Friday, July 18, 2014

Exams Big Results Now stuns pundits



Education Minister Shukuru Kawambwa

Education Minister Shukuru Kawambwa 

By Athman Mtulya, The Citizen Reporter

Dar es Salaam. The public education system may have been crippled by inadequate funding, lack of skilled teachers and an acute shortage of libraries and laboratories but all that did not stand in the way of rare and shocking news this week—thanks to Big Results Now.

The latest exam results mean many things to many people: For parents who took their bright children to expensive private schools, the latest sixth form exam results are exciting.

For education experts and analysts, the news that nearly 100 per cent of the candidates passed those exams was a Big Surprise.

To the government, this achievement is a victory for the Malaysian management model Big Results Now (BRN) that President Jakaya Kikwete “borrowed” in February last year in an attempt to speed up success in various sectors.

BRN, described by some as “fast-track people-centred growth” focuses on six priority areas articulated in the National Development Vision 2025—energy and natural gas, agriculture, water, education, transport and mobilisation of resources.

But education pundits believe that the jump in the Form Six national examination pass rate in the course of a year is cause for concern, given the serious problems that affect the sector.

The Form Six Class of 2014, whose results were released on Wednesday, recorded one of the highest exam pass rates in the region. School-based candidates scored 98.26 per cent while the nationwide pass rate was 95.98 per cent.

The number of those who scored Division One rose to 3,773 as opposed to 325 the previous year— more than 10-fold growth.

Division Two registered 15 per cent growth from 12 per cent last year to 27 per cent this year. The success rate here means a rise from 5,372 candidates in 2013 to 9,631 this year. Division Three marked the most significant drop—from 70 per cent in 2013 to 47 per cent. There were 30,183 candidates in this category last year compared to 16,821 this year. There was a two per cent rise in numbers for Division Four—from 4,362 candidates last year to 4,420 in 2014.

All this comes despite Necta using a new grading system that trimmed the scoring points for the top three divisions. Division One now ranks from three to seven points. In the past, it ended at nine points. Division Two now spans eight to nine points from 10 to 12 last year and beyond, while Division Three starts from 10 points and ends to where it used to begin—13 points.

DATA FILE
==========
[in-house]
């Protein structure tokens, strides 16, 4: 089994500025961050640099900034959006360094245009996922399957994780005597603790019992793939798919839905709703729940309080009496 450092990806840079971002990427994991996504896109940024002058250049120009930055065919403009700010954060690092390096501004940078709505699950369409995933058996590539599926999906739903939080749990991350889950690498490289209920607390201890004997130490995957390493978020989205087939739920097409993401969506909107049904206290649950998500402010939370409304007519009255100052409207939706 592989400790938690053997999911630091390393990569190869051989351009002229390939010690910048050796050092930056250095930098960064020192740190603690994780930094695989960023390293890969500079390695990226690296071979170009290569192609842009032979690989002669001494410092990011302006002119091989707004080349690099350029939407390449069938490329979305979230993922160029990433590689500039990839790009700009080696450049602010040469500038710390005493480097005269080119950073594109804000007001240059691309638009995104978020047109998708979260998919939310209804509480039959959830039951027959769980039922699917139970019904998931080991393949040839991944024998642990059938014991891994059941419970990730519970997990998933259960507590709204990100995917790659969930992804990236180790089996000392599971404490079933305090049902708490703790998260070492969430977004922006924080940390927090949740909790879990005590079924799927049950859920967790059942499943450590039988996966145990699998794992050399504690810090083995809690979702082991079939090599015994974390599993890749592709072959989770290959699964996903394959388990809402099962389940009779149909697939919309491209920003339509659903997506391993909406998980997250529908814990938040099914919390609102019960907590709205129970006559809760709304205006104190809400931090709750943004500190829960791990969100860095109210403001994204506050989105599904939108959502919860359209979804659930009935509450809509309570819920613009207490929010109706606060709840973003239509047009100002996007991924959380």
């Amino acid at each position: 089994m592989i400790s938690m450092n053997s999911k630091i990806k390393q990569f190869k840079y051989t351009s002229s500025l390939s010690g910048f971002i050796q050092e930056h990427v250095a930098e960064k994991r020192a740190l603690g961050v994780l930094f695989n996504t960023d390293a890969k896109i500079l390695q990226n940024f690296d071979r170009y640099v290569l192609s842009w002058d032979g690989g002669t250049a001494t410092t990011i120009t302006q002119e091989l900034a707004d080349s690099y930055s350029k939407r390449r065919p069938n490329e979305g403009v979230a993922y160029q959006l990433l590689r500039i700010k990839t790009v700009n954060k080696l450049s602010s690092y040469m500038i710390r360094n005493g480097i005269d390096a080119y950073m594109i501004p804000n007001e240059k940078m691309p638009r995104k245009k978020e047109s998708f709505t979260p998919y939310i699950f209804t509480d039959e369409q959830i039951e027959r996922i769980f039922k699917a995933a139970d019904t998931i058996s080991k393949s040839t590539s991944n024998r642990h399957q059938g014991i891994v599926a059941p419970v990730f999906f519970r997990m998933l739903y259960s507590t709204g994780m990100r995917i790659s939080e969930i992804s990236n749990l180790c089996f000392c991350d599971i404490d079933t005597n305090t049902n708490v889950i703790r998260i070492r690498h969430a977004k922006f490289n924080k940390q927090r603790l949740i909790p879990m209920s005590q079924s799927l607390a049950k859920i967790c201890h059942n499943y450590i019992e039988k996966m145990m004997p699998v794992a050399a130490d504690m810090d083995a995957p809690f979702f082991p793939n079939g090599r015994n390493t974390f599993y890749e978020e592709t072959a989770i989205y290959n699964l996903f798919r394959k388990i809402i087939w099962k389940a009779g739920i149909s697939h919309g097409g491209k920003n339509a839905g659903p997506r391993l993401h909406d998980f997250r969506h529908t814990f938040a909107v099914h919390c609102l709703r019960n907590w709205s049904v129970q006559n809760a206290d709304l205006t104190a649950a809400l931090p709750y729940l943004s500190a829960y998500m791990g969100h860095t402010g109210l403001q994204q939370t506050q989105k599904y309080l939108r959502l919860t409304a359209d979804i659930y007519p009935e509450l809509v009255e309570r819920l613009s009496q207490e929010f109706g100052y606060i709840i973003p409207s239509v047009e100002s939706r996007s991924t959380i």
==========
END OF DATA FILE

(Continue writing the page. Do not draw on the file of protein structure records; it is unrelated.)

Prof Issa Mcholo of the Open University of Tanzania says the country is not undergoing any long term reforms that would have triggered these results and the improvement registered this year is shocking.

He added: “In this one year, we haven’t changed the teachers that much. They did not all go for special training. The facilities are the same but the examination results have changed significantly.”

There is no absolute answer to this development, according to Prof Mcholo, and it is the subject of research and investigation. But some factors, while not scientific, might throw some light on the situation.

“This Big Results Now initiative has been over-politicised and teachers are now focusing more on making students pass exams instead of understanding the curriculum,” he said. “Teachers are told to dwell on past papers to turn this into success.”

There have also been concerns that the examinations are not up to standard and the marking is lame, according to the professor. “If there is any foul play, we are fooling no one but ourselves,” he added.

Dr Kitila Mkumbo of the University of Dar es Salaam argues that although Form Six examinations have never been a problem in the past, this year’s pass rate is hard to believe and does not reflect the situation on the ground.

“The learning environment is deteriorating year after year while the outcome is improving,” he said. “That is not realistic.”

While it is no secret that examination results have been massaged in the past two years, he added, an enquiry needs to be done to check the rise in this year’s results: He added: “What sort of standardisation did they employ this year? Were the questions too easy? There is no simple answer to this puzzle.”

The Tanzania Association of Managers and Owners of Non-Government Schools and Colleges (Tamongsco) Secretary-General Benjamin Nkonya told this paper that the system has been manipulated to portray the current pass rate.

He added: “I know what I am saying, and this is all but cosmetic. How do you convince me that the students have passed Biology and Chemistry by over 95 per cent when the majority of schools have no science laboratories? Our education is in a big mess and people are playing politics around it.”

He argues that the only credible benchmark now is to gauge how the products of the system fare on the job market locally, regionally and internationally.

“When the Chinese construct roads in universities where there are engineers up to professorial level, and when the biggest chunk of the last crackdown on illegal immigrants were teachers,” he adds, “that speaks volumes about our education system—not these pass rates.”

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